Niklas Frykholm <r2d2 / mao.acc.umu.se> wrote:
:>Games! You're going to write games in Perl. You like a challenge don't you.

: It's my understanding (but I'm not in the gaming industry, so I may
: be wrong) that most games today are written in a two layer-architecture
: with a C/C++ engine in the bottom that does all the heavy stuff and a
: scripting layer on top that controls the plot.

Oh ghod, how I wish it were so.  The smarter groups in the industry do    
this, for instance id & Unreal takes this approach (UnrealScript, for
instance, is based on Scheme, IIRC).  I guess that means that things are
slowly moving that way, but it is going to take a while, 'while' meaning
about as long as the shift from assembly to C.  For instance, Abuse, in
1995, incorporated LISP -- in 2001, most games are still straight C++.

I spent the last several months working with a PC game company, and it
seems to me, that across the industry people are so swamped with their MFC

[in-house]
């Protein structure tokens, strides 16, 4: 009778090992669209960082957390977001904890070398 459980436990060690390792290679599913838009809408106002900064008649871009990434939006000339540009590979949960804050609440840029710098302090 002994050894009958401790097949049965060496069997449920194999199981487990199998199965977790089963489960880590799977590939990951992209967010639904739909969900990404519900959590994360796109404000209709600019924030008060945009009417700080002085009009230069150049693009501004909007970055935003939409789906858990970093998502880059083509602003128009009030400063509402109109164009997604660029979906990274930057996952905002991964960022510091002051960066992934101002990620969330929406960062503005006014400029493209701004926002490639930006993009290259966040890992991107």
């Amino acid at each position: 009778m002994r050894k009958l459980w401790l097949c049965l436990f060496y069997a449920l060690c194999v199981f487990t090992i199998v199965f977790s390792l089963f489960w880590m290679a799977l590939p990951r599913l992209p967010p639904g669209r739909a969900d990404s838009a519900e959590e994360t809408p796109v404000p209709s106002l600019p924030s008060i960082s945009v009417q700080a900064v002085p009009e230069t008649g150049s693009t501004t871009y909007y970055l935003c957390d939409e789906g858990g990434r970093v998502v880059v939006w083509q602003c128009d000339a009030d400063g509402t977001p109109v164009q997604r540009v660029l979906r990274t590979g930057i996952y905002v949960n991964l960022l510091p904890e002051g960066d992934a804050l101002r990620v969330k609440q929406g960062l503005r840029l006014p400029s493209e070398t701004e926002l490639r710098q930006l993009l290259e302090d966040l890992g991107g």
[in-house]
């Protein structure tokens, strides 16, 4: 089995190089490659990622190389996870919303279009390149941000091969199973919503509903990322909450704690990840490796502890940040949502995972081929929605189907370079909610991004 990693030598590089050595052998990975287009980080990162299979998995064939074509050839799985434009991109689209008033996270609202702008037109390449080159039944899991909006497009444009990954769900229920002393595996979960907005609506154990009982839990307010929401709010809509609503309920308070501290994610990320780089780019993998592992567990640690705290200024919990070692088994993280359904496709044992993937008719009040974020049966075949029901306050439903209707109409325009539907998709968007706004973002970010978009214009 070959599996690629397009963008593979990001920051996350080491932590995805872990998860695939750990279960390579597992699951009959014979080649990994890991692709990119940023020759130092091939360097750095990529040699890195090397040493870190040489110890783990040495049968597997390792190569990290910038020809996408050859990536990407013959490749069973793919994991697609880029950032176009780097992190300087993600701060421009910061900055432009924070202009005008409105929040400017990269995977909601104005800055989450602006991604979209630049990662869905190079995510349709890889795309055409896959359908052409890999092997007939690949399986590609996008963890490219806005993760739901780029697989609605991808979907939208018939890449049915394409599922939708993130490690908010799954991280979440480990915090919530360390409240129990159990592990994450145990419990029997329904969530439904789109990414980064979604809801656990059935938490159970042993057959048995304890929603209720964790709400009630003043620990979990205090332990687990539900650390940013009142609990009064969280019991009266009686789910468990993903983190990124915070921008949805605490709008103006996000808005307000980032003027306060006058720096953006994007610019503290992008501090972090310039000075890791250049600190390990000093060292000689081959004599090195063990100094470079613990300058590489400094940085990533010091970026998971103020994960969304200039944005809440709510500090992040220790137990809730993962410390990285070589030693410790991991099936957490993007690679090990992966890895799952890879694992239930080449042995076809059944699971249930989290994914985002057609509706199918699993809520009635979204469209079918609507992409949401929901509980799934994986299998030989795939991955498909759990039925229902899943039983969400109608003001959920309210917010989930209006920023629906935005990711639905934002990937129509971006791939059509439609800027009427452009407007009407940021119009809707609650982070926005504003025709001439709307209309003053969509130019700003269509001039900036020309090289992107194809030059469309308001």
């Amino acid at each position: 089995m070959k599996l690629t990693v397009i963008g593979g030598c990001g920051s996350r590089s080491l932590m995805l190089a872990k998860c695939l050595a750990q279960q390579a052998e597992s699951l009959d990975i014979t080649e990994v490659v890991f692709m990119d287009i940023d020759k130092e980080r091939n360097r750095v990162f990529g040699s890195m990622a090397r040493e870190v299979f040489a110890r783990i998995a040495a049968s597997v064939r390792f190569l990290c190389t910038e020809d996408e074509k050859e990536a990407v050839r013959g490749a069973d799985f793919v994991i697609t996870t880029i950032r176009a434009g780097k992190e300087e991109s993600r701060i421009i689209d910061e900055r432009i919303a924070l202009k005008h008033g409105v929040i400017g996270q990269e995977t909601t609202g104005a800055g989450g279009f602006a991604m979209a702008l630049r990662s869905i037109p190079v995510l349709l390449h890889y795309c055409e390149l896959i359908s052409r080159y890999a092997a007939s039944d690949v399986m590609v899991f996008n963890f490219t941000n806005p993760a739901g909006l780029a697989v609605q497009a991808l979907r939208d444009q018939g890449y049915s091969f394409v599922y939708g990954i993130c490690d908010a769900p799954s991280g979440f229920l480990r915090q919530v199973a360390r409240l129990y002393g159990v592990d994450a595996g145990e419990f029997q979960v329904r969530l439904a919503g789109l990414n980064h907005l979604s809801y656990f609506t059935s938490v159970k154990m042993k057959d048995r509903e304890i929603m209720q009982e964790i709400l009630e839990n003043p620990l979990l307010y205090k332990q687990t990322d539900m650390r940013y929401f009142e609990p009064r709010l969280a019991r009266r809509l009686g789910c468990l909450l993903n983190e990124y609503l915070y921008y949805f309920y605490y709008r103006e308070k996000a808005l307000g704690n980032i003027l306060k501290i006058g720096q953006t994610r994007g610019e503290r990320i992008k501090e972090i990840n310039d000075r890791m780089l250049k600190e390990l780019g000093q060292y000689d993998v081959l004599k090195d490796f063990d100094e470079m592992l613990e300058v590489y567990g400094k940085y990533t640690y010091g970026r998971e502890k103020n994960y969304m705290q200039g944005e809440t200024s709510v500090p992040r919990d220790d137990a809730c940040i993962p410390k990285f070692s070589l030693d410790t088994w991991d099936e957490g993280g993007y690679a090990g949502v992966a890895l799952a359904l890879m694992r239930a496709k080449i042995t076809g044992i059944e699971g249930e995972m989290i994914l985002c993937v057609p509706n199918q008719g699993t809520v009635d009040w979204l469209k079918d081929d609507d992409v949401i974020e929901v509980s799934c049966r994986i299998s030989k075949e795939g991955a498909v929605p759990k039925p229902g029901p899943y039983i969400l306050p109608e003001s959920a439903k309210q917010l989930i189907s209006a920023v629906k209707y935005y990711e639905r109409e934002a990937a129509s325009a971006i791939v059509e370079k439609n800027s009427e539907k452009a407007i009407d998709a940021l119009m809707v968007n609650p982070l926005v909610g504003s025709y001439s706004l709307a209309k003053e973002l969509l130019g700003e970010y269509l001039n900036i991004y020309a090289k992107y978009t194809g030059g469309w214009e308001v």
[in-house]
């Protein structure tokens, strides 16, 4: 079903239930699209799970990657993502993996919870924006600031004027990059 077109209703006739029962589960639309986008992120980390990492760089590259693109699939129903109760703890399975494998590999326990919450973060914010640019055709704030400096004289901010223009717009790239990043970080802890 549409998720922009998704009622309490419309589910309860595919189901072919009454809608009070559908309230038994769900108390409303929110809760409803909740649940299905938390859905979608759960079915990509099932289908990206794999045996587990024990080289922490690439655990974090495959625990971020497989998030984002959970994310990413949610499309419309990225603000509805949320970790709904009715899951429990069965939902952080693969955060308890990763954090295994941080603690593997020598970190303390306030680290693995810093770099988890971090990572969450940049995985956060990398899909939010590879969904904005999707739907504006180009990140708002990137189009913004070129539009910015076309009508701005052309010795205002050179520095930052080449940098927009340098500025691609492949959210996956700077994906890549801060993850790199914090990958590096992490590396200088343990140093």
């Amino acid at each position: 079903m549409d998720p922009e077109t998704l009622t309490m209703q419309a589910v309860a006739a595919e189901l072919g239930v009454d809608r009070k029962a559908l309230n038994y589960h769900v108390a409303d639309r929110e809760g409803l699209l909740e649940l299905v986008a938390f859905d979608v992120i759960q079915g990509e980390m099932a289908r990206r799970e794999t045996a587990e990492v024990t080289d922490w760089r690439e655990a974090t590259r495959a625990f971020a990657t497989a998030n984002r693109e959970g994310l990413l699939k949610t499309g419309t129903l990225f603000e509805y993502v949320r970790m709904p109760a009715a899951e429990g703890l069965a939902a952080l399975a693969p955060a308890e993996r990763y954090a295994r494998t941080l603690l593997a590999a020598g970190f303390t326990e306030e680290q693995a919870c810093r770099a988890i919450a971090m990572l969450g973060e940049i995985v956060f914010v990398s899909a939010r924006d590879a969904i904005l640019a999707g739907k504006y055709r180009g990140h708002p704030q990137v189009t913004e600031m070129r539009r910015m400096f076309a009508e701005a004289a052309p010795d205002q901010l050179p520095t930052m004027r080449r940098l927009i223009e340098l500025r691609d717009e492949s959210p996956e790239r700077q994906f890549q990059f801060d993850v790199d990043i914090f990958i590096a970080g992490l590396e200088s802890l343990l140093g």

woes and whatnot that researching other languages seems insurmountable, at
least from a time-allocation viewpoint.  The exceptions all seem to come
from outside influences or extra geekisms -- Unreal's Tim Sweeney, for
example, seems to be a language nut and has written some articles on
writing games in functional programming, once focusing on Haskell, for
instance.

It would be easy to blame sucky game AI on this mindset, but that horse
has already been flogged.

The game media isn't helping much; their concept of 'scripting language'
seems to be limited to MSDOS .bat files.  From a gamasutra article:

	This ease of use is also reflected in the engine's scripting
	language, UnrealScript. Calling it a scripting language is a
	misnomer; it's actually a lot like Java. Weapons, pickups, level
	events, AI nodes, and other world actors are all independent
	objects. A weapon can be added to the game without touching any
	source files but the new object definition. This highly extensible
	language meant that each programmer could add extensive new
	game-play features with a very limited set of potential side
	effects. In the end, 90 percent of Unreal Tournament's game-play
	code was written in UnrealScript.

....thus proving the architecture's value, whilst at the same time
denigrating its components.  I haven't seen journalism this poor
since..oh, wait, I have the american media.

That's all the rant I have in me on a Saturday.  Anyway - teach a gamer
LISP today!